Dreams made me sympathize with the plight of the game developer. Despite Media Molecule providing me with an exhaustive number of tutorials, each guiding me with baby steps through its incredible creation suite, I was still left desperately trying to get a ball to roll in the direction I wanted it to.
Initially confronted by its impeccably accessible toolset and still feeling like I’d never get to grips with it, Dreams requires patience and practice in order to get the most out of it. While there are certainly community-created games you can pick up and play, mastering its creation tools is where the persistent will spend most of their time, and there really is nothing else quite like it.
Dreams PS4 Review | Where to even start?!
There is so much to do in Dreams that experiencing it for the first time is daunting. Unlike Media Molecule’s LittleBigPlanet, which was a platformer at its heart with a robust creative mode attached to it, Dreams‘ treasure trove of tools is its main offering. So much so that it’s difficult to know where to begin.
The natural starting point is Art’s Dream, which loosely serves as Dreams‘ story mode. Consisting of three intertwined stories, each with different gameplay styles, Art’s Dream acts as a short showcase of what can be achieved using the game’s creative tools.
The first is a platformer with two interchangeable characters, both boasting their own abilities that must be used to progress. The second is a point-and-click adventure, complete with musical interludes. The third is another platforming section, with the nimble robot D-Bug possessing the ability to light up his surroundings to solve simple puzzles.
Art’s Dream largely takes place in the titular Art’s imagination, a struggling musician coming to terms with past trauma. It’s a surprisingly heavy topic for Media Molecule to tackle considering the tweeness of the studio’s previous output, and is also hilariously contrasted by what Dreams‘ community is creating using its tools.
Dreams PS4 Review | Memes and remakes
A huge portion of Dreams‘ community content is essentially fan art. Scroll through its menus and you’ll see a barrage of homages to classic games, TV shows, and films, all of wildly varying degrees of quality. I’ve walked through an impeccable recreation of P.T.‘s corridors. I’ve swung through a janky reenactment of Insomniac’s Spider-Man. I’ve played through a scene depicting Undertale‘s Sans committing tax fraud. It’s no great surprise that Media Molecule has provided such a huge amount of options for players to express themselves, and the end result is a stream of memes.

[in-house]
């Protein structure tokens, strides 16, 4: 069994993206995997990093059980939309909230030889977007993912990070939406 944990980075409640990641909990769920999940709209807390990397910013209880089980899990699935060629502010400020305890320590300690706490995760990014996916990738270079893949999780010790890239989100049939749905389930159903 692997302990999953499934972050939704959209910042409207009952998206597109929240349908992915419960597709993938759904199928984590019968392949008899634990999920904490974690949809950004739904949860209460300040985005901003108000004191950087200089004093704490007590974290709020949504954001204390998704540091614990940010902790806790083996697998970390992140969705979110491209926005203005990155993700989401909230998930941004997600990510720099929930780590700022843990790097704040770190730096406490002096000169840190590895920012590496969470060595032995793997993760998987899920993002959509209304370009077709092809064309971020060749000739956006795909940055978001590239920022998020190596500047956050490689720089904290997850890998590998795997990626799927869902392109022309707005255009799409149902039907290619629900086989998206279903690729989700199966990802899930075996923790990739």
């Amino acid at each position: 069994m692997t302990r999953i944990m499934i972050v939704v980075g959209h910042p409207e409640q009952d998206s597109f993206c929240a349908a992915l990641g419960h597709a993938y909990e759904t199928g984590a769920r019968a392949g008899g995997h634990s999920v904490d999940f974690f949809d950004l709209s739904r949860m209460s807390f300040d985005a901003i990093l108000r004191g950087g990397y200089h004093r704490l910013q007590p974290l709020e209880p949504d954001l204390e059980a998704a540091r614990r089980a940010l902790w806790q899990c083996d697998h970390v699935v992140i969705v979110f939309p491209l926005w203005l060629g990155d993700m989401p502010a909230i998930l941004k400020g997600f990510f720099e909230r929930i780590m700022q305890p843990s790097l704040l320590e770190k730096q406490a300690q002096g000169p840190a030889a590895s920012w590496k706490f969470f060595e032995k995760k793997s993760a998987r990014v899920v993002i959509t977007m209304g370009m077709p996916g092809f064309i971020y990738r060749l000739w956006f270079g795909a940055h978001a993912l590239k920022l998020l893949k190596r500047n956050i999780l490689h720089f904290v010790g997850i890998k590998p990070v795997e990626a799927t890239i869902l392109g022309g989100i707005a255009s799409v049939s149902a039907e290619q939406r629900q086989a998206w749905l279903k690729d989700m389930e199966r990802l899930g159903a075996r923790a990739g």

At the moment, Dreams is stuffed with bizarre oddities or ambitious concepts that have yet to be fully realized. There are fragments of great ideas littered throughout — an engrossing combat system here, an inventive puzzle there — but it’s still very much a work-in-progress.
And that’s an issue many will likely have with Dreams — it’s going to be a work-in-progress for as long as its community remains active. Its tools may eventually be used to create incredible and inspiring games, or we may continue seeing its menus littered with ‘Family Guy‘s Peter visits Bikini Bottom’ or a reenactment of Joaquin Phoenix’s dance from The Joker. But all the tools are there if players want to use them in the way that Media Molecule probably wants you to use them, i.e. not creating a giant model of Handsome Squidward.
Dreams PS4 Review | Creative urges
But judging Dreams on what its community is using it for in these early stages would be a disservice to its potential. The intuitiveness of its ‘Dream Shaping’ mode opens up so many possibilities to those who want to get their grand idea out there, utilizing nothing more than the PS4 controller to create sprawling games based on an infinite number of concepts.
I spent an inordinate amount of time getting lost in my own custom boss level, in which I pit the player-character against a t-rex in a fight among some ancient ruins. Starting from scratch, Dreams still allows you to import other creations from across the ‘Dreamiverse,’ whether that’s Media Molecule’s own designs or designs from other players. This allowed me to bring in a t-rex that I could then modify, along with sculptures and foliage from one of the developer’s own starter packs.
Everything in Dreams can be customized, so I could transform every detail of my level to an obsessive degree. Game design typically requires a team of sleep-deprived developers hunched over computers, but here I was controlling moving platforms, changing the shade of the sky, and animating my t-rex’s useless baby arms swiftly and easily.
There are so many details that can be altered and tinkered with that some of Dreams‘ most impressive creations are just objects that you can observe in a gallery. Speaking with other players, the level that has most commonly been brought up is its recreation of a full English breakfast. It’s so convincing that you can almost smell the bacon and feel the hangover that clearly preceded it, with everything from the light hitting the salt and pepper shakers to the singes atop the grilled tomato making it appear nigh-on photorealistic.
Dreams PS4 Review | Final verdict
There really is nothing else quite like Dreams. Super Mario Maker may make you feel like Nintendo for a few hours, while LittleBigPlanet will let you create a ramshackle platformer or two, but Dreams will grant you the opportunity to create virtually anything you set your mind to. From RPGs to puzzles, to sports games and first-person shooters, this is an endlessly imaginative toy box to open up and play with.
As long as you go in with the mindset that Dreams‘ community creations are still being developed by those figuring out its array of tools, you stand to be floored by the sheer scale of what’s on offer. If you’re drawn in by the possibility of bringing your game idea to life, no matter how elaborate it may be, then this is simply a must-play.